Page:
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Latitude: 55.8822 / 55°52'55"N
Longitude: -2.9589 / 2°57'32"W
OS Eastings: 340110
OS Northings: 665861
OS Grid: NT401658
Mapcode National: GBR 70SF.67
Mapcode Global: WH7V7.JF60
Plus Code: 9C7VV2JR+VC
Entry Name: No 3, Red Row
Listing Name: Redrow Cottages
Listing Date: 26 February 2003
Source: Historic Scotland
Source ID: 396665
Historic Scotland Designation Reference: LB49109
Building Class: Cultural
Electoral Ward: Midlothian East
Traditional County: Midlothian
1892. Six 3-bay, single storey rectangular-plan farm cottages divided into 2 terraces. Tooled coursed pink sandstone with dressed red sandstone ashlar long and short quoins, pink sandstone sills.
S (PRINCIPAL) ELEVATION: six cottages each comprising: central doorway with red ashlar margins, timber panelled door with small glazed fanlight above, window with chamfered red sandstone margins and projecting sill flanking.
W & E ELEVATIONS: blind wall with small rectangular window to rear of property (rectangular red post-box inset to right on W gable of W terrace), overhanging eaves with projecting ornamental bargeboards to apex of gable; gablehead stack.
N (REAR) ELEVATION: similar plan to front, although some cottages with single storey late 20th century extensions.
12-pane glazing in timber sash and case windows to front, 8-pane sash and case to sides. Gabled/pitched grey slate roof with stone ridging tiles, exposed rafters and purlins supporting large triangular timber barge board with curved bracket in-fill and lower finial. Green painted guttering with replacement plastic down-pipes. Square sandstone stacks to gables of W range with projecting moulded neck copes and single octagonal can, triple cans to 2 central rectangular stacks; matching rectangular stacks with paired octagonal cans to gables of E range, triple canned to 2 central stacks (middle can missing on centre right stack), zinc flashing to bases of all stacks.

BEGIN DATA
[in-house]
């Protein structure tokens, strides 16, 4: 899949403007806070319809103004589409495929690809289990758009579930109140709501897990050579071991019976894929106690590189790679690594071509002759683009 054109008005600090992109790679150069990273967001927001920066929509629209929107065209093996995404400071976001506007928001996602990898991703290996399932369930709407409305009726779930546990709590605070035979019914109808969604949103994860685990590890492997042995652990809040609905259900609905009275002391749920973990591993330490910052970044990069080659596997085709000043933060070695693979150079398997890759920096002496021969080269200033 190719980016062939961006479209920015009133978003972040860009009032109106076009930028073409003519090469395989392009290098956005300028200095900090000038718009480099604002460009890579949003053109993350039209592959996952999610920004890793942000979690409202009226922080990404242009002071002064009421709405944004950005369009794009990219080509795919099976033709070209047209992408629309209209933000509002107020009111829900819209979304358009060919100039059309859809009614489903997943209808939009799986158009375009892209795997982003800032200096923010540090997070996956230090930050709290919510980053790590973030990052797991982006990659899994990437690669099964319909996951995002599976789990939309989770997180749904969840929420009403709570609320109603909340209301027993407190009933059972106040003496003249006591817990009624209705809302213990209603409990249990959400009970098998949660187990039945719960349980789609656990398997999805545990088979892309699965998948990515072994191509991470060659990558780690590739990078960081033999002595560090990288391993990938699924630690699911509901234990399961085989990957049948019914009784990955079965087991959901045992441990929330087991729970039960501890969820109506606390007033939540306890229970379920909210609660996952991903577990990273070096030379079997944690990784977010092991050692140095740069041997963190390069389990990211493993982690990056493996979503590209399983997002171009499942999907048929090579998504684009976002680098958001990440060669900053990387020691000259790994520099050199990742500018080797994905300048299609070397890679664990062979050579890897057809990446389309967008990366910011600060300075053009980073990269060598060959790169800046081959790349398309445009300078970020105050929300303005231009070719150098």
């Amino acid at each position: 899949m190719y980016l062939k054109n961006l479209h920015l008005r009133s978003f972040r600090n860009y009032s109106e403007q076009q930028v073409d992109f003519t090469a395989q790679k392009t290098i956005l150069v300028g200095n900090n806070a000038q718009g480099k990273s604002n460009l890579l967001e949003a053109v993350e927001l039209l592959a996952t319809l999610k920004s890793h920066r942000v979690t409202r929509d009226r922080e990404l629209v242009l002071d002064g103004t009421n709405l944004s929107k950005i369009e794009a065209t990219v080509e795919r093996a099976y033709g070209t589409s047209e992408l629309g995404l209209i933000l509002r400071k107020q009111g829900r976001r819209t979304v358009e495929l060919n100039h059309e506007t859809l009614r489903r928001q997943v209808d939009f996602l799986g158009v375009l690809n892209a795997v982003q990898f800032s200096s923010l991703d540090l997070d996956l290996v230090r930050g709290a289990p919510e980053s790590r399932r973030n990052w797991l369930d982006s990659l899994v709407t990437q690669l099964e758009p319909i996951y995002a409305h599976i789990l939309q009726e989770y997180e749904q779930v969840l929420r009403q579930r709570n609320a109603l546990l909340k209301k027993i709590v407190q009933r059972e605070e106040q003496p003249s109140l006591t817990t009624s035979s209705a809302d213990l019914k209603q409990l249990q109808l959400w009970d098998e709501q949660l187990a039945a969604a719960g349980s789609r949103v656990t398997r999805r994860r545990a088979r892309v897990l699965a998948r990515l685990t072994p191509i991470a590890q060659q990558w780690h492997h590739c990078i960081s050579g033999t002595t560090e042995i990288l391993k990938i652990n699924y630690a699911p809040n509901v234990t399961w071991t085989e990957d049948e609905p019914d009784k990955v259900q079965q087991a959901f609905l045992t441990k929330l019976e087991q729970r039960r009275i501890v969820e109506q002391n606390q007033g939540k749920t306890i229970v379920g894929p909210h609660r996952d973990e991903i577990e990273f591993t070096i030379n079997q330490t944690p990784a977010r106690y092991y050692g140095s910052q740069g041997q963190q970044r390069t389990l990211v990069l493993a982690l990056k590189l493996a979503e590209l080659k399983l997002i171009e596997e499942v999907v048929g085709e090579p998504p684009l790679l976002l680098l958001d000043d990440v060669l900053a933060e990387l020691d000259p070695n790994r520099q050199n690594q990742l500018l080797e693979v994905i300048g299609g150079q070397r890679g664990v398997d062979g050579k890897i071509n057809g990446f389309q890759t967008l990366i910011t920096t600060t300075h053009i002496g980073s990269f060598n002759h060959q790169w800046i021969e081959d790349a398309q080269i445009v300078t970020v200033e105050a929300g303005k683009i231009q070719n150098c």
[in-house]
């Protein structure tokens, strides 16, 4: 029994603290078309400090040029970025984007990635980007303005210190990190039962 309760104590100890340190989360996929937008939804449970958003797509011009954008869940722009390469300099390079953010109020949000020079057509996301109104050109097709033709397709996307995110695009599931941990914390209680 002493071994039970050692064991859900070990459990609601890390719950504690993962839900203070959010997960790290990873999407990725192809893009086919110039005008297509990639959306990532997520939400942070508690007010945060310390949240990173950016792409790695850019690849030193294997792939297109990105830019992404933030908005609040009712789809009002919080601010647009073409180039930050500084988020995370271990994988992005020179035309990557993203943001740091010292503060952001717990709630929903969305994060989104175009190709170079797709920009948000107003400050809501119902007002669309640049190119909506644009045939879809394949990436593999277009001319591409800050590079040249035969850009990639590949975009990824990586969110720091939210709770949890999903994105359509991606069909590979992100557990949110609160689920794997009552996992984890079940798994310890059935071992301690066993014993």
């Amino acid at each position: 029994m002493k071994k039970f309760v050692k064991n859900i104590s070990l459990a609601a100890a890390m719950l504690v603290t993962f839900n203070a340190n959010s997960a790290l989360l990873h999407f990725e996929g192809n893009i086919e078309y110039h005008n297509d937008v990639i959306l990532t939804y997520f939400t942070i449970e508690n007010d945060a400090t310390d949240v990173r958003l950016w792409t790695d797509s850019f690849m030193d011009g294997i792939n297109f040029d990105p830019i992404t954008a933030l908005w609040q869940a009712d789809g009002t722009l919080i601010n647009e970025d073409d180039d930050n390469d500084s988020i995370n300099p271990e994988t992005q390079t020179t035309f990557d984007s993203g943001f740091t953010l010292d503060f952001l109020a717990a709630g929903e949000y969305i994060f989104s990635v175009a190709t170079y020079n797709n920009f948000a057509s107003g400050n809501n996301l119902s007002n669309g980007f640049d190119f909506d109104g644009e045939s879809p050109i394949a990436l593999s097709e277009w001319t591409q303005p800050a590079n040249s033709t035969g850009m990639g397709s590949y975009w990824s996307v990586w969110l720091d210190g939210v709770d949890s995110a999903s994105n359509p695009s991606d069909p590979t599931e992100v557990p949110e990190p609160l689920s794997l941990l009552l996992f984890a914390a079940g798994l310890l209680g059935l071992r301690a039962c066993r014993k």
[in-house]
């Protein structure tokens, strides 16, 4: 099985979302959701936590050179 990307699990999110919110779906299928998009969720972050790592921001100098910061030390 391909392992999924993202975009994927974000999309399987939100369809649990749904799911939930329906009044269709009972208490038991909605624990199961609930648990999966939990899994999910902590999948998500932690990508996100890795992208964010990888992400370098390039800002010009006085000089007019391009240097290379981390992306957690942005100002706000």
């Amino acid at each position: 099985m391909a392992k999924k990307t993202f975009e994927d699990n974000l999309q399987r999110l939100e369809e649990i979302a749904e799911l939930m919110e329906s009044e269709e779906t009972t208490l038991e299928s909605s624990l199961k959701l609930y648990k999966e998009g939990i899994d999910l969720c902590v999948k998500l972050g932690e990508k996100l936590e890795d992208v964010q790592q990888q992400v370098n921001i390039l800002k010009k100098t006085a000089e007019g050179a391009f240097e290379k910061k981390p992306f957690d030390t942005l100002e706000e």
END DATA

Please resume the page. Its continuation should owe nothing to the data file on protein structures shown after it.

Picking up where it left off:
INTERIOR: not seen, 2000.
Rebuilt on the site of former cottages in 1892 at Rosemains in the Preston Hall Estate, these little-altered cottages represent one of the few "new build" projects to take place in the parish at the end of the 19th century. The six cottages are split into 2 terraces of three cottages. Each cottage has its own strip of flowerbed to the front of the property and a contained garden to the rear. The neighbouring parish Crichton saw planned farm worker's housing built around this time on a farm also owned by the Preston Hall Estate. Red Row is built using design principles of much older, traditional farm cottages. The steep pitch of the roof and relatively low height of the walls resemble the earlier cottages in nearby Pathhead, which are believed to have been thatched.